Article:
11. H - clause vs FAR/DFAR

    Was the contract terminated for convenience or is there no follow-on contract?
  12. sjst1 has a good question, but she didn't ask it well. Here's the relevant text of the clause (FAR 52.222-54(b)(1)): She needs to flow that requirement down to her subcontractor. Appropriately modifying the clause for identification of the parties, I presume she wants to flow it down like this: The subcontractor is taking exception to the language in bold. They think the bold language should also be modified for identification of the parties. If the subcontractor can enroll as a "Federal Subcontractor" or something similar, then this would be an easy fix. If not, then I think the subcontract would have to require the subcontractor to enroll as a "Federal Contractor." The use of "Federal Contractor" in the clause is to refer to a status in the E-Verify program, it's not being used to refer to a party to the subcontract.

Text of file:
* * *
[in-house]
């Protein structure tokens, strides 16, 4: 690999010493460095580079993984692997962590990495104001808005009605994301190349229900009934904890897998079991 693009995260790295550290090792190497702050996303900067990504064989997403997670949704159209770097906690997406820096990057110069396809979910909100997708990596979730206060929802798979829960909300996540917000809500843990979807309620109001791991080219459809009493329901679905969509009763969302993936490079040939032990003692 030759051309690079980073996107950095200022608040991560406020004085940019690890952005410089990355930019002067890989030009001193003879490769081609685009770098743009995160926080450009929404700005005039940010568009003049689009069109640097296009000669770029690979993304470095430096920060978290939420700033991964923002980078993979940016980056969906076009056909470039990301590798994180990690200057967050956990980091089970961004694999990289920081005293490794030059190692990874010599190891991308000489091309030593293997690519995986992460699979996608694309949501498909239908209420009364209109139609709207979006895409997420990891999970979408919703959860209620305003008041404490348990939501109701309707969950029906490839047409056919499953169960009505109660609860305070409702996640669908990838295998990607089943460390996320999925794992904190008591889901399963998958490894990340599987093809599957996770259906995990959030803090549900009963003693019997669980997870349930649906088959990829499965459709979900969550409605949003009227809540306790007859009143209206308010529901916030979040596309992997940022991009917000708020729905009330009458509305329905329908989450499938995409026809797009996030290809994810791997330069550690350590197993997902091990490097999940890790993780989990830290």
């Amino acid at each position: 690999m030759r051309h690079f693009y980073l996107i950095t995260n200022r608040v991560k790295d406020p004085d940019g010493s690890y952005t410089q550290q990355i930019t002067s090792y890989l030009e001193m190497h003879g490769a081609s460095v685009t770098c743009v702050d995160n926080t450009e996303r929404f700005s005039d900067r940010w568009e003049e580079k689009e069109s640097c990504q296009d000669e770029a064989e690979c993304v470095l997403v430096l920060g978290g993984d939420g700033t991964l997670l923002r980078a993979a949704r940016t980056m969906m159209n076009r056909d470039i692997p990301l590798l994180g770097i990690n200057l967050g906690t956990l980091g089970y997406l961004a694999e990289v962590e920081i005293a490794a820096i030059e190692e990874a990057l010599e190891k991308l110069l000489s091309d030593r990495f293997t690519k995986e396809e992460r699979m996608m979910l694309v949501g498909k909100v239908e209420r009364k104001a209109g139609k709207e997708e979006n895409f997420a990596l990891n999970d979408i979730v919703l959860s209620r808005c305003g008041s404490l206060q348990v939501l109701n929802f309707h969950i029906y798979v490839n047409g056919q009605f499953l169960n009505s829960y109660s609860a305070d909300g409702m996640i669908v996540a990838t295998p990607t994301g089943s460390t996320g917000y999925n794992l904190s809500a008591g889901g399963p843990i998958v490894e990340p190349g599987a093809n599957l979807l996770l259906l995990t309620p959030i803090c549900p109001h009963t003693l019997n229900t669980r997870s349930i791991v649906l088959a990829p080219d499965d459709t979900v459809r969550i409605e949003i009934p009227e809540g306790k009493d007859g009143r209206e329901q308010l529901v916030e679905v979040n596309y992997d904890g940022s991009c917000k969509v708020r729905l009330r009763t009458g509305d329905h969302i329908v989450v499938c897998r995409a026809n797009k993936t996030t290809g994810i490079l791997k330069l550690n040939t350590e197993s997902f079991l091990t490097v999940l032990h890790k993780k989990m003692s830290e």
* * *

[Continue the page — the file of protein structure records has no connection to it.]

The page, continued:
13. Limitations on Sub-Contracting

    Would you include the clause in contracts that it wasn't prescribed for?
  14. competitor not performing

    That's good to hear. Viva Pepe, indeed.
  15. sjst1, Is there an option to enroll as a Federal subcontractor or something similar?
  16. competitor not performing

    Pepe, I thought you were dead: https://www.theverge.com/2017/5/8/15577340/pepe-the-frog-is-dead-matt-furie
  17. Estimated Delivery Order

    Searching, Your thinking is correct--the case that your legal counsel is relying on is inapposite--you are not issuing an order under a multiple-award contract.
  18. Estimated Delivery Order